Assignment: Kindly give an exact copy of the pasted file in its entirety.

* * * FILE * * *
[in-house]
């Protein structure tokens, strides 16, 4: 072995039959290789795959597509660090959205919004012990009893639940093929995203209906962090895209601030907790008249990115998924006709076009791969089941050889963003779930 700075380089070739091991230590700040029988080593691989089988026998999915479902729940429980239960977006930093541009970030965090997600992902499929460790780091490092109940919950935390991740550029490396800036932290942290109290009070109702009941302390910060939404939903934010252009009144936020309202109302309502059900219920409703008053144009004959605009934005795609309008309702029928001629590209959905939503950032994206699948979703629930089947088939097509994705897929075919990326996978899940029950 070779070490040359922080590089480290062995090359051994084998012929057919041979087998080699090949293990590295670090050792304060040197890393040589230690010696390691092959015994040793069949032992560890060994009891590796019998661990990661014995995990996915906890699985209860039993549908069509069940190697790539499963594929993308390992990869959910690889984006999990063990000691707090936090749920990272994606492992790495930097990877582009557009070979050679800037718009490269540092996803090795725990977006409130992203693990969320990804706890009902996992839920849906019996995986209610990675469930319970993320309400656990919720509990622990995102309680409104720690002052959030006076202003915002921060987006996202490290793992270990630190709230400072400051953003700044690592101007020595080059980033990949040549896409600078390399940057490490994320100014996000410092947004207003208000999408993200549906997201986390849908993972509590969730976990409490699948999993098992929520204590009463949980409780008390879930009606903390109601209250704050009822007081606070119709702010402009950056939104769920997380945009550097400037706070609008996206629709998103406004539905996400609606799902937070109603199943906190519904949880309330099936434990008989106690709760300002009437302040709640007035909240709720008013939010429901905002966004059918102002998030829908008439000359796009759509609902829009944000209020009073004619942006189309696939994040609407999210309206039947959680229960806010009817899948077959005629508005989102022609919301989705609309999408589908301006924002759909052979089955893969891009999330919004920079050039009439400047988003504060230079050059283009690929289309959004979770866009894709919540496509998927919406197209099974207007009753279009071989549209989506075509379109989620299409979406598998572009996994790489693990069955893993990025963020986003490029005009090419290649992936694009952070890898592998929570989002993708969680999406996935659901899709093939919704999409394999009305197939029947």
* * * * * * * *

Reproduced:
[in-house]
């Protein structure tokens, strides 16, 4: 072995039959290789795959597509660090959205919004012990009893639940093929995203209906962090895209601030907790008249990115998924006709076009791969089941050889963003779930 700075380089070739091991230590700040029988080593691989089988026998999915479902729940429980239960977006930093541009970030965090997600992902499929460790780091490092109940919950935390991740550029490396800036932290942290109290009070109702009941302390910060939404939903934010252009009144936020309202109302309502059900219920409703008053144009004959605009934005795609309008309702029928001629590209959905939503950032994206699948979703629930089947088939097509994705897929075919990326996978899940029950 070779070490040359922080590089480290062995090359051994084998012929057919041979087998080699090949293990590295670090050792304060040197890393040589230690010696390691092959015994040793069949032992560890060994009891590796019998661990990661014995995990996915906890699985209860039993549908069509069940190697790539499963594929993308390992990869959910690889984006999990063990000691707090936090749920990272994606492992790495930097990877582009557009070979050679800037718009490269540092996803090795725990977006409130992203693990969320990804706890009902996992839920849906019996995986209610990675469930319970993320309400656990919720509990622990995102309680409104720690002052959030006076202003915002921060987006996202490290793992270990630190709230400072400051953003700044690592101007020595080059980033990949040549896409600078390399940057490490994320100014996000410092947004207003208000999408993200549906997201986390849908993972509590969730976990409490699948999993098992929520204590009463949980409780008390879930009606903390109601209250704050009822007081606070119709702010402009950056939104769920997380945009550097400037706070609008996206629709998103406004539905996400609606799902937070109603199943906190519904949880309330099936434990008989106690709760300002009437302040709640007035909240709720008013939010429901905002966004059918102002998030829908008439000359796009759509609902829009944000209020009073004619942006189309696939994040609407999210309206039947959680229960806010009817899948077959005629508005989102022609919301989705609309999408589908301006924002759909052979089955893969891009999330919004920079050039009439400047988003504060230079050059283009690929289309959004979770866009894709919540496509998927919406197209099974207007009753279009071989549209989506075509379109989620299409979406598998572009996994790489693990069955893993990025963020986003490029005009090419290649992936694009952070890898592998929570989002993708969680999406996935659901899709093939919704999409394999009305197939029947």